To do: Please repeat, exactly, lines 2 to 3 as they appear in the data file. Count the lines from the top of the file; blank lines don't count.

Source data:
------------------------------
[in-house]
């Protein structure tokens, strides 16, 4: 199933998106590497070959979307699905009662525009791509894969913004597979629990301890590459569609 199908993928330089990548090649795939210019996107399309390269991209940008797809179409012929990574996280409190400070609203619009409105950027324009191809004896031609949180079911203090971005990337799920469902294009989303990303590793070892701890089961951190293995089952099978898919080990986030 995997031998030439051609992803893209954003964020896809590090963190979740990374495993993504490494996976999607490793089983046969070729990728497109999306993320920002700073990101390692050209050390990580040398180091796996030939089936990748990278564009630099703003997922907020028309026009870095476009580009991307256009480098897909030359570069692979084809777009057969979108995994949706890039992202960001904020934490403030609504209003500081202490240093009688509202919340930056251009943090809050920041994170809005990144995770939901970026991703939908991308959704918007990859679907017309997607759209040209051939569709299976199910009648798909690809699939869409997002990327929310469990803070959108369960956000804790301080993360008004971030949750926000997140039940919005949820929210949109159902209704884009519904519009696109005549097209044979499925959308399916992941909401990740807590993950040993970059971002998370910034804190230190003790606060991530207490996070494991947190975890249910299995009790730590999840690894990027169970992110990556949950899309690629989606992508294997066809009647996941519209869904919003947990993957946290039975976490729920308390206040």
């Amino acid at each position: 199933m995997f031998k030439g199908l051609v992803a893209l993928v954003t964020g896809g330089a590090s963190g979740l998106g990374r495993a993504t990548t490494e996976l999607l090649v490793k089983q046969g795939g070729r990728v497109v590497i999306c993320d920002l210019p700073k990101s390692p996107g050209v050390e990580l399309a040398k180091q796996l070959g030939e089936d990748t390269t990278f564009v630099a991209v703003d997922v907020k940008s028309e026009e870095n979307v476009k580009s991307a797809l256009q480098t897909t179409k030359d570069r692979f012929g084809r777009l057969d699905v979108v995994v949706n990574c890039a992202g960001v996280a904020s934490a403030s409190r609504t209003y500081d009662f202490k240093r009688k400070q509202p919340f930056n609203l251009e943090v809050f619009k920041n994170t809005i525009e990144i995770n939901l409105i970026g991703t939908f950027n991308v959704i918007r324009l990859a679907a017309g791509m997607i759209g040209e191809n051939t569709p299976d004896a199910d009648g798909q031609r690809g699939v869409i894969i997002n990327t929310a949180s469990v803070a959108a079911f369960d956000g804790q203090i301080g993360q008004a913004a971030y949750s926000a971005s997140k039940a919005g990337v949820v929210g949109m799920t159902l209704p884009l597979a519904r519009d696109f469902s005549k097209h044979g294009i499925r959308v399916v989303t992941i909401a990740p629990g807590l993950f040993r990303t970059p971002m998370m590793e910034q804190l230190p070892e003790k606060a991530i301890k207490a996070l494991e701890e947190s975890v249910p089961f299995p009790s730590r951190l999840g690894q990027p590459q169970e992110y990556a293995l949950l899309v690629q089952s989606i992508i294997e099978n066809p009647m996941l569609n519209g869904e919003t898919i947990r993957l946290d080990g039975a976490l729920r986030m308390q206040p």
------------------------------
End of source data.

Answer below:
């Protein structure tokens, strides 16, 4: 199933998106590497070959979307699905009662525009791509894969913004597979629990301890590459569609 199908993928330089990548090649795939210019996107399309390269991209940008797809179409012929990574996280409190400070609203619009409105950027324009191809004896031609949180079911203090971005990337799920469902294009989303990303590793070892701890089961951190293995089952099978898919080990986030 995997031998030439051609992803893209954003964020896809590090963190979740990374495993993504490494996976999607490793089983046969070729990728497109999306993320920002700073990101390692050209050390990580040398180091796996030939089936990748990278564009630099703003997922907020028309026009870095476009580009991307256009480098897909030359570069692979084809777009057969979108995994949706890039992202960001904020934490403030609504209003500081202490240093009688509202919340930056251009943090809050920041994170809005990144995770939901970026991703939908991308959704918007990859679907017309997607759209040209051939569709299976199910009648798909690809699939869409997002990327929310469990803070959108369960956000804790301080993360008004971030949750926000997140039940919005949820929210949109159902209704884009519904519009696109005549097209044979499925959308399916992941909401990740807590993950040993970059971002998370910034804190230190003790606060991530207490996070494991947190975890249910299995009790730590999840690894990027169970992110990556949950899309690629989606992508294997066809009647996941519209869904919003947990993957946290039975976490729920308390206040």
């Amino acid at each position: 199933m995997f031998k030439g199908l051609v992803a893209l993928v954003t964020g896809g330089a590090s963190g979740l998106g990374r495993a993504t990548t490494e996976l999607l090649v490793k089983q046969g795939g070729r990728v497109v590497i999306c993320d920002l210019p700073k990101s390692p996107g050209v050390e990580l399309a040398k180091q796996l070959g030939e089936d990748t390269t990278f564009v630099a991209v703003d997922v907020k940008s028309e026009e870095n979307v476009k580009s991307a797809l256009q480098t897909t179409k030359d570069r692979f012929g084809r777009l057969d699905v979108v995994v949706n990574c890039a992202g960001v996280a904020s934490a403030s409190r609504t209003y500081d009662f202490k240093r009688k400070q509202p919340f930056n609203l251009e943090v809050f619009k920041n994170t809005i525009e990144i995770n939901l409105i970026g991703t939908f950027n991308v959704i918007r324009l990859a679907a017309g791509m997607i759209g040209e191809n051939t569709p299976d004896a199910d009648g798909q031609r690809g699939v869409i894969i997002n990327t929310a949180s469990v803070a959108a079911f369960d956000g804790q203090i301080g993360q008004a913004a971030y949750s926000a971005s997140k039940a919005g990337v949820v929210g949109m799920t159902l209704p884009l597979a519904r519009d696109f469902s005549k097209h044979g294009i499925r959308v399916v989303t992941i909401a990740p629990g807590l993950f040993r990303t970059p971002m998370m590793e910034q804190l230190p070892e003790k606060a991530i301890k207490a996070l494991e701890e947190s975890v249910p089961f299995p009790s730590r951190l999840g690894q990027p590459q169970e992110y990556a293995l949950l899309v690629q089952s989606i992508i294997e099978n066809p009647m996941l569609n519209g869904e919003t898919i947990r993957l946290d080990g039975a976490l729920r986030m308390q206040p």